The Savoy could and very often would hold up to 4,000 people with about 15% of the people being white. Depending on who the band was, the ballroom would more than double its capacity. When Benny Goodman played the Savoy and did battle with Chick Webb, it was reported that there was approximately 25,000 people waiting to get into the ballroom (Webb won). The Orchestra's were paid $1,200 a week to play the Savoy. Unfortunately today there is no trace of the ballroom ever being in that location but there is work being done to have a plaque laid in its place.
The club was only open to the public five nights a week, with two days were reserved for private Parties/Functions. The normal cover charge was between $0.30 cents to $0.85 cents in the early 1930's. During the depression the cover was lower and the Savoy would setup free Holiday dinners for the homeless or poor folks in the area for free.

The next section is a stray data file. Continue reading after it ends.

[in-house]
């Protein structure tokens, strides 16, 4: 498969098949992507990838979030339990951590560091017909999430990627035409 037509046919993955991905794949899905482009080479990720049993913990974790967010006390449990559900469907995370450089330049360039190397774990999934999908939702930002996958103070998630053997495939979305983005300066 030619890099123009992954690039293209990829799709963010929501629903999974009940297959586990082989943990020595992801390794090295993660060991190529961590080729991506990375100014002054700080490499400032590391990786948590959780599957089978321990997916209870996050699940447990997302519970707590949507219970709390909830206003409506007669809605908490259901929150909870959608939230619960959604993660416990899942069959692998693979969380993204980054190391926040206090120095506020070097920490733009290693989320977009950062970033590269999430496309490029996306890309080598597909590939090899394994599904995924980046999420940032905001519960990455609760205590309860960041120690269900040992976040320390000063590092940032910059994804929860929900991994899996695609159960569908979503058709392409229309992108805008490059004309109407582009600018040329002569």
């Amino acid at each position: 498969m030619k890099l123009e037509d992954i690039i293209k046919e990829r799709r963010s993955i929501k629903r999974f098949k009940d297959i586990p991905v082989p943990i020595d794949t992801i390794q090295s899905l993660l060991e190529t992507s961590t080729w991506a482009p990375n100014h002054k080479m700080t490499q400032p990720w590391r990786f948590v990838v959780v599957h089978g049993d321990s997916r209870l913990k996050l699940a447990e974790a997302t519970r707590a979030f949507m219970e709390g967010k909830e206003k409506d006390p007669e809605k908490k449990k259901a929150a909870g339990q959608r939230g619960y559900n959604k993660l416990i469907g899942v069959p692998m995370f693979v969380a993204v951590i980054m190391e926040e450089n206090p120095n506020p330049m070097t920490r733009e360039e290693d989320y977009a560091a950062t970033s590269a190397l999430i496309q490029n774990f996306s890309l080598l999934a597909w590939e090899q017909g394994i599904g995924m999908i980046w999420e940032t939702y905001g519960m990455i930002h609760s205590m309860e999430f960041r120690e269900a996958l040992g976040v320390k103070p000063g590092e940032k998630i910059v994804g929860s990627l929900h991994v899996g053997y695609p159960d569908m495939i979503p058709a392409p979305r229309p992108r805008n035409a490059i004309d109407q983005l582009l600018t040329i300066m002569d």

You could become a member of the Savoy by purchasing a membership of certain Savoy dance clubs called the Lindy Hop Club, the 400 Club, or the Old Timers Club and receive a discounted admission. There were always employed dance hostesses around that would dance with you or be available for private lessons. You did not have to be 21 to gain entrance to the ballroom although most parents would not let you go. At midnight the place was just starting to jump and was open till 3 a.m. (So as the folks catching a play or whatever could still come dancing after.)